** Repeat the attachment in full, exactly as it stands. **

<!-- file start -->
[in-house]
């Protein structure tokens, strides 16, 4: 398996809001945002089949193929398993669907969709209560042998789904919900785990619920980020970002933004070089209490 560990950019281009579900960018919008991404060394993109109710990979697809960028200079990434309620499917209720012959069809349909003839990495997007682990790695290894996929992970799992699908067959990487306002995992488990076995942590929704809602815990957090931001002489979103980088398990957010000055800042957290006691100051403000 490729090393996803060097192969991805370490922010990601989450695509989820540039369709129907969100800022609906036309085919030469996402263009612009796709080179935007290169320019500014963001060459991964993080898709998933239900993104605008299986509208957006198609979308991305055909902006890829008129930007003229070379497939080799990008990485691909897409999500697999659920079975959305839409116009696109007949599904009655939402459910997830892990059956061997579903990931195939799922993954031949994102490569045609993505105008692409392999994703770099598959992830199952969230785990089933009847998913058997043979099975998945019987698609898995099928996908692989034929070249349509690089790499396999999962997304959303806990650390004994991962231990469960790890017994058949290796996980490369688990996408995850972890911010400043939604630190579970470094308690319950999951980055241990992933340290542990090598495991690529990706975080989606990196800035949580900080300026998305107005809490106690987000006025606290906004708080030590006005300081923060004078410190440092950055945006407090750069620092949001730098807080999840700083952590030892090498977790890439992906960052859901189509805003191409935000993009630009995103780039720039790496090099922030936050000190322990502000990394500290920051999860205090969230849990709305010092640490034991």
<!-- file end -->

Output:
[in-house]
């Protein structure tokens, strides 16, 4: 398996809001945002089949193929398993669907969709209560042998789904919900785990619920980020970002933004070089209490 560990950019281009579900960018919008991404060394993109109710990979697809960028200079990434309620499917209720012959069809349909003839990495997007682990790695290894996929992970799992699908067959990487306002995992488990076995942590929704809602815990957090931001002489979103980088398990957010000055800042957290006691100051403000 490729090393996803060097192969991805370490922010990601989450695509989820540039369709129907969100800022609906036309085919030469996402263009612009796709080179935007290169320019500014963001060459991964993080898709998933239900993104605008299986509208957006198609979308991305055909902006890829008129930007003229070379497939080799990008990485691909897409999500697999659920079975959305839409116009696109007949599904009655939402459910997830892990059956061997579903990931195939799922993954031949994102490569045609993505105008692409392999994703770099598959992830199952969230785990089933009847998913058997043979099975998945019987698609898995099928996908692989034929070249349509690089790499396999999962997304959303806990650390004994991962231990469960790890017994058949290796996980490369688990996408995850972890911010400043939604630190579970470094308690319950999951980055241990992933340290542990090598495991690529990706975080989606990196800035949580900080300026998305107005809490106690987000006025606290906004708080030590006005300081923060004078410190440092950055945006407090750069620092949001730098807080999840700083952590030892090498977790890439992906960052859901189509805003191409935000993009630009995103780039720039790496090099922030936050000190322990502000990394500290920051999860205090969230849990709305010092640490034991």